Church priorities

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I was interested to read that the Catholic Church in Scotland had decided to launch an appeal among its congregation to raise large amounts of money (your report, 9 July).

Times are tough for us all, so what had the Catholic Church decided to do with its hard-pressed parishioners’ money?

Save thousands of lives by vaccinating poor people in Africa from malaria?

Feed and clothe those at home who are struggling to make 
ends meet? Provide decent homes to the homeless on the streets of Scotland?

Sadly not. It has decided to spend its money trying to 
prevent loving couples from 
getting married.

If it had made it a priority, the Church could make a real, positive and lasting contribution to the quality of life for poor 
people all over the world, 
including here in Scotland.

With that in mind, I’d like to ask your readers of faith: is fighting marriage equality 
really what you want your money spent on?

Can you think of any more worthy causes? If so, I’m sure Cardinal O’Brien would love to hear from you.

Ross Chmiel

Jameson Place


You report that Cardinal O’Brien has promised an almighty backlash if the Scottish Government approves same-sex marriage.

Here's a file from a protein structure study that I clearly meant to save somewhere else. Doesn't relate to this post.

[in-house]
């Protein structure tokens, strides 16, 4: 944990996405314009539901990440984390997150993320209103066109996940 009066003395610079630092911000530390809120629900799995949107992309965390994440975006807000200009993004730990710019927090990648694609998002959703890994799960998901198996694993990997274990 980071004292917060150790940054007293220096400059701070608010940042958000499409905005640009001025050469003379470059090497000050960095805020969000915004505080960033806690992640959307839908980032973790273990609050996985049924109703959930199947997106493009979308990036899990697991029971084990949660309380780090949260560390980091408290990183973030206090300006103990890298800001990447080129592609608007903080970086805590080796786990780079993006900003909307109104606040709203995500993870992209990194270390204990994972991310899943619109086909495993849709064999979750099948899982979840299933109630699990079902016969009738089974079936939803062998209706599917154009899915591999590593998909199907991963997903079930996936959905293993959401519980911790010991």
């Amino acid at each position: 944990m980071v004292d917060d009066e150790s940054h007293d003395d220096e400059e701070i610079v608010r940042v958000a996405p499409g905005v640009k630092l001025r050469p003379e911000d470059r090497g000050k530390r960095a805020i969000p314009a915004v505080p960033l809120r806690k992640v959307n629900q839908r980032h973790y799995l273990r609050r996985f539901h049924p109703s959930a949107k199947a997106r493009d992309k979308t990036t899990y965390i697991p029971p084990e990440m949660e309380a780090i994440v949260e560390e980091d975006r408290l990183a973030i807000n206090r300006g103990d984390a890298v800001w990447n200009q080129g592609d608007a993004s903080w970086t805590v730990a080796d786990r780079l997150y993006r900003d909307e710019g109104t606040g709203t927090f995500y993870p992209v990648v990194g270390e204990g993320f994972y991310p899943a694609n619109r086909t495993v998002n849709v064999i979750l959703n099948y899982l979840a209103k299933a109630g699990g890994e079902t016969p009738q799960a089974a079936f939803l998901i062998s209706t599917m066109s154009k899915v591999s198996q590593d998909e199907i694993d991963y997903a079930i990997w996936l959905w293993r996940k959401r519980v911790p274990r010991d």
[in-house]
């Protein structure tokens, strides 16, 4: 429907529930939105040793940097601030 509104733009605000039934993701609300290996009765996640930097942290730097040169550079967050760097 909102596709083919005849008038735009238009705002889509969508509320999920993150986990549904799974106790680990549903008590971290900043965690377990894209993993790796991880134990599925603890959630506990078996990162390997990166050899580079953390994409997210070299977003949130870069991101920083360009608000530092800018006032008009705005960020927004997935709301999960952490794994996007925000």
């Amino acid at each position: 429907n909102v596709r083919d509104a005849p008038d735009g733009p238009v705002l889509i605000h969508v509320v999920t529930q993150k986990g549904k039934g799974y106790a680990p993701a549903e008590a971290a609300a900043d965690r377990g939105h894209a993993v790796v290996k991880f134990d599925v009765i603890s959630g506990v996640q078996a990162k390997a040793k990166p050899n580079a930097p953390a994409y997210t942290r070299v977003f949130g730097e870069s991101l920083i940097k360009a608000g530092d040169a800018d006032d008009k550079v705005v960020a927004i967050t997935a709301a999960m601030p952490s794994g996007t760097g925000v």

We shouldn’t be at all surprised at this threat, which is the usual position of Catholic leaders who lead by the motto “do as we say, or else”.

The Cardinal’s position is an affront to the democratic process, and to the people of Scotland who want to live in an 
egalitarian state untainted by such appalling religiously 
inspired prejudice and bigotry.

It is to be hoped the Scottish Government realises that it 
governs Scotland on behalf of all its people, not just Catholics and Christians.

Alistair McBay

National Secular Society

Atholl Crescent


Tom French of the Equality Network attacks Cardinal O’Brien and the Catholic Church for defending the Christian view of marriage as being “undemocratic, aggressive and un-Christian” (your report, 9 July).

He also declares that “at a time of financial crisis, when poverty and deprivation are on the rise, surely there are better things that this money could be spent on”.

At least the Catholic Church is spending its own money. The Equality Network, on the other hand, is part-funded by the

It does nothing to counter the gross inequalities in our society, especially among the poor.

Instead, it uses taxpayers’ money to employ people to promote the new politically correct morality, to attack the Christian Church and to ensure that the politicians who fund them are kept on song, so that they can continue funding them.

At a time of financial crisis surely there are better things the government could be spending its money on?

David Robertson

Solas CPC

St Peter’s Free Church

St Peter’s Street, Dundee